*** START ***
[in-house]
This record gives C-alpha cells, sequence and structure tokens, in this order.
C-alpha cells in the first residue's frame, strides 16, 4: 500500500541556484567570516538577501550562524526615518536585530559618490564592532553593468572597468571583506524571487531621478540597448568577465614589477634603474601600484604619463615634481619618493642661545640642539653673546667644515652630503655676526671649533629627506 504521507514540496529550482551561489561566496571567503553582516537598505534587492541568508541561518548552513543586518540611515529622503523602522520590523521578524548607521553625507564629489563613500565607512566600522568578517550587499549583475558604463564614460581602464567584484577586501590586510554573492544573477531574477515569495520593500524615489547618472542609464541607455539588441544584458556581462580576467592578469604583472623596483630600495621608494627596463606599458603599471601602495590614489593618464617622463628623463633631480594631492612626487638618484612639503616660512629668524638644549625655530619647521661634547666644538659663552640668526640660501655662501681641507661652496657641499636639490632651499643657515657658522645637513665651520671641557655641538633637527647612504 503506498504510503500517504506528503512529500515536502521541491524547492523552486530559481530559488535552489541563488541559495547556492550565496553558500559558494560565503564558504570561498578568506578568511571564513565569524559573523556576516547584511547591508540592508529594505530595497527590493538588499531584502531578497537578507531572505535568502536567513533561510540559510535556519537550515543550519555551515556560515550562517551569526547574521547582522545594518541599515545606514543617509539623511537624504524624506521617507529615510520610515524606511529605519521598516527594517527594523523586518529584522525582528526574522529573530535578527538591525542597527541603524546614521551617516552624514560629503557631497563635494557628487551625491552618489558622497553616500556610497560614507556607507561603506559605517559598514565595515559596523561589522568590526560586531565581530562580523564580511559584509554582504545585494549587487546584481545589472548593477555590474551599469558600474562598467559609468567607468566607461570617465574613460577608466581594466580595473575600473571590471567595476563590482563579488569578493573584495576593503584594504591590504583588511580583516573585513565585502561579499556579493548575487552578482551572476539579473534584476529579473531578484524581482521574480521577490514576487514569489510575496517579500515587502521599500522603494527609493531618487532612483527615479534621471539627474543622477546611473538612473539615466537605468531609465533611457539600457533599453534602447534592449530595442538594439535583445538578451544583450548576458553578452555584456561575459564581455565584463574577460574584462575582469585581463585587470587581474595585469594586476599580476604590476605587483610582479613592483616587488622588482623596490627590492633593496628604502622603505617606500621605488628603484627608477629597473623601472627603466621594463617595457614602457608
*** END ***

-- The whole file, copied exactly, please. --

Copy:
[in-house]
This record gives C-alpha cells, sequence and structure tokens, in this order.
C-alpha cells in the first residue's frame, strides 16, 4: 500500500541556484567570516538577501550562524526615518536585530559618490564592532553593468572597468571583506524571487531621478540597448568577465614589477634603474601600484604619463615634481619618493642661545640642539653673546667644515652630503655676526671649533629627506 504521507514540496529550482551561489561566496571567503553582516537598505534587492541568508541561518548552513543586518540611515529622503523602522520590523521578524548607521553625507564629489563613500565607512566600522568578517550587499549583475558604463564614460581602464567584484577586501590586510554573492544573477531574477515569495520593500524615489547618472542609464541607455539588441544584458556581462580576467592578469604583472623596483630600495621608494627596463606599458603599471601602495590614489593618464617622463628623463633631480594631492612626487638618484612639503616660512629668524638644549625655530619647521661634547666644538659663552640668526640660501655662501681641507661652496657641499636639490632651499643657515657658522645637513665651520671641557655641538633637527647612504 503506498504510503500517504506528503512529500515536502521541491524547492523552486530559481530559488535552489541563488541559495547556492550565496553558500559558494560565503564558504570561498578568506578568511571564513565569524559573523556576516547584511547591508540592508529594505530595497527590493538588499531584502531578497537578507531572505535568502536567513533561510540559510535556519537550515543550519555551515556560515550562517551569526547574521547582522545594518541599515545606514543617509539623511537624504524624506521617507529615510520610515524606511529605519521598516527594517527594523523586518529584522525582528526574522529573530535578527538591525542597527541603524546614521551617516552624514560629503557631497563635494557628487551625491552618489558622497553616500556610497560614507556607507561603506559605517559598514565595515559596523561589522568590526560586531565581530562580523564580511559584509554582504545585494549587487546584481545589472548593477555590474551599469558600474562598467559609468567607468566607461570617465574613460577608466581594466580595473575600473571590471567595476563590482563579488569578493573584495576593503584594504591590504583588511580583516573585513565585502561579499556579493548575487552578482551572476539579473534584476529579473531578484524581482521574480521577490514576487514569489510575496517579500515587502521599500522603494527609493531618487532612483527615479534621471539627474543622477546611473538612473539615466537605468531609465533611457539600457533599453534602447534592449530595442538594439535583445538578451544583450548576458553578452555584456561575459564581455565584463574577460574584462575582469585581463585587470587581474595585469594586476599580476604590476605587483610582479613592483616587488622588482623596490627590492633593496628604502622603505617606500621605488628603484627608477629597473623601472627603466621594463617595457614602457608